News of the controversy over the planned gay pride march (eventually circumscribed to a rally in an enclosed stadium) in Jerusalem has left me with a mix of emotions. The violent reactions of those who opposed the march do not square with my notions of Judaism � even while I recognize that my �lifestyle� doesn�t square with theirs.
It�s much the same feeling I had years ago, reading about the women who were harassed for praying at the Kotel. Would I, a Jewish lesbian, be truly welcome (or even physically safe) in Israel? If not, what did that mean about my relationship with Judaism?
Fortunately, Seattle is for the most part a more accepting environment in which to be Jewish and lesbian or gay. I�ve long since found a comfortable spiritual home at a mainstream congregation here. My partner and I are active in the shul, and when the time comes for each of our kids to be called to the Torah, I don�t expect anyone there will blink twice over two moms (and no dad) on the bima.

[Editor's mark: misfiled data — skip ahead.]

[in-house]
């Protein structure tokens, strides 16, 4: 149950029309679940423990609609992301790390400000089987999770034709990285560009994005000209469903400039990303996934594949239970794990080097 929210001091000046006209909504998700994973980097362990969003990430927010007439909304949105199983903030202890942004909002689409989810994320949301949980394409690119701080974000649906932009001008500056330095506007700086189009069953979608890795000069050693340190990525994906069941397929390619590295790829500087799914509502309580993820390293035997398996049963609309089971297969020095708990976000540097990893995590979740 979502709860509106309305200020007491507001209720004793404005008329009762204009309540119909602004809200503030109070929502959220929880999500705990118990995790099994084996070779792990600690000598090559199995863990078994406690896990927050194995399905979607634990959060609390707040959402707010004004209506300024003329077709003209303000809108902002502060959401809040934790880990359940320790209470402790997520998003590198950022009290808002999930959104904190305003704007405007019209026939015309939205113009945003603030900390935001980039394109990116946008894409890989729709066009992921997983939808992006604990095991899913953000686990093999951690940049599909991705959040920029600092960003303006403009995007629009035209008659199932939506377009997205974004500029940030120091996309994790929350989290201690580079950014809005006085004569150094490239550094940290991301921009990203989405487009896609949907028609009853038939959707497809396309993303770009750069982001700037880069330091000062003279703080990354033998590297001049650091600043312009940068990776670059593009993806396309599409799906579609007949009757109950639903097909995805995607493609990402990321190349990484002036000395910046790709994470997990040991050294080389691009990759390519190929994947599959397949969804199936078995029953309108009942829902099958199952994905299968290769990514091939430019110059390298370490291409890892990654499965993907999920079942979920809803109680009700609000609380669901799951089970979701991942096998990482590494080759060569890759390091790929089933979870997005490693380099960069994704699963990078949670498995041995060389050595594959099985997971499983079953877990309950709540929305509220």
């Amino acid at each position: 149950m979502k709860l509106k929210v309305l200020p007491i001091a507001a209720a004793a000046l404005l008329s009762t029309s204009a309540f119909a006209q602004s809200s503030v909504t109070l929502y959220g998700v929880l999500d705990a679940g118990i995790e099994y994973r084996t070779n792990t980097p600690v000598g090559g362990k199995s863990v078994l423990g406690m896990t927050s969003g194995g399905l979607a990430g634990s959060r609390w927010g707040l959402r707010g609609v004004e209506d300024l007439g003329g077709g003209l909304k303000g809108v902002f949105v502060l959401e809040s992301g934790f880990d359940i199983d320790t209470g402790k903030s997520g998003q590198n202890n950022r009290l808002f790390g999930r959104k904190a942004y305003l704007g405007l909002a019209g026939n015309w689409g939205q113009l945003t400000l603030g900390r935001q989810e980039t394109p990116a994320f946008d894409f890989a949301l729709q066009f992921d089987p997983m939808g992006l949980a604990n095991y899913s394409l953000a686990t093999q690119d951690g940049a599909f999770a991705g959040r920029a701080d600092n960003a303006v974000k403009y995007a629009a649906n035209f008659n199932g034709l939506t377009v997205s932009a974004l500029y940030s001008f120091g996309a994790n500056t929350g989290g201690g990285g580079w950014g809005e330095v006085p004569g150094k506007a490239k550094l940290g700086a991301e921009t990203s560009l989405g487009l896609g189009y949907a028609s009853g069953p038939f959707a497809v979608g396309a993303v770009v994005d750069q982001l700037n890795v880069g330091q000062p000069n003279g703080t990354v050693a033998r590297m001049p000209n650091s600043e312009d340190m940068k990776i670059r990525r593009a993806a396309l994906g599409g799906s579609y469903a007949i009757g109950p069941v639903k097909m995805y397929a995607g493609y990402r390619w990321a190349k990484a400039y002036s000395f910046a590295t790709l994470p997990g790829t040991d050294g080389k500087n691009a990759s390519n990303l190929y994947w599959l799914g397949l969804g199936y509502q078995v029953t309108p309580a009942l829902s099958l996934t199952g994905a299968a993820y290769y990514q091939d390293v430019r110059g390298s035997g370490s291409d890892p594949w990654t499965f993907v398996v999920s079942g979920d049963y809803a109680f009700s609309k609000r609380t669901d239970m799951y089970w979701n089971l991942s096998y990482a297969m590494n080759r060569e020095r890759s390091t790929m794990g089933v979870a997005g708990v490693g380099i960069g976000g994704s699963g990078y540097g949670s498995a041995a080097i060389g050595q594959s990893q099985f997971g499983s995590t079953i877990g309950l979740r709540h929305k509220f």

Things are, of course, not perfect. What gives me hope is the progress I�ve seen in opening dialogue within the Jewish community. There are several congregations in the area that affirmatively embrace families such as ours. Jewish Family Service and other agencies regularly include programming for lesbian and gay Jews.
And it is my privilege to be a part of Bashert, an initiative of the Jewish Federation of Greater Seattle, to create a fully welcoming and inclusive Jewish community for lesbian, gay, bisexual, and transgender Jews. After the violence and ugliness in Jerusalem, efforts such as Bashert are an important part of the healing that needs to take place.
Shelly F. Cohen
Co-Chair, Bashert Initiative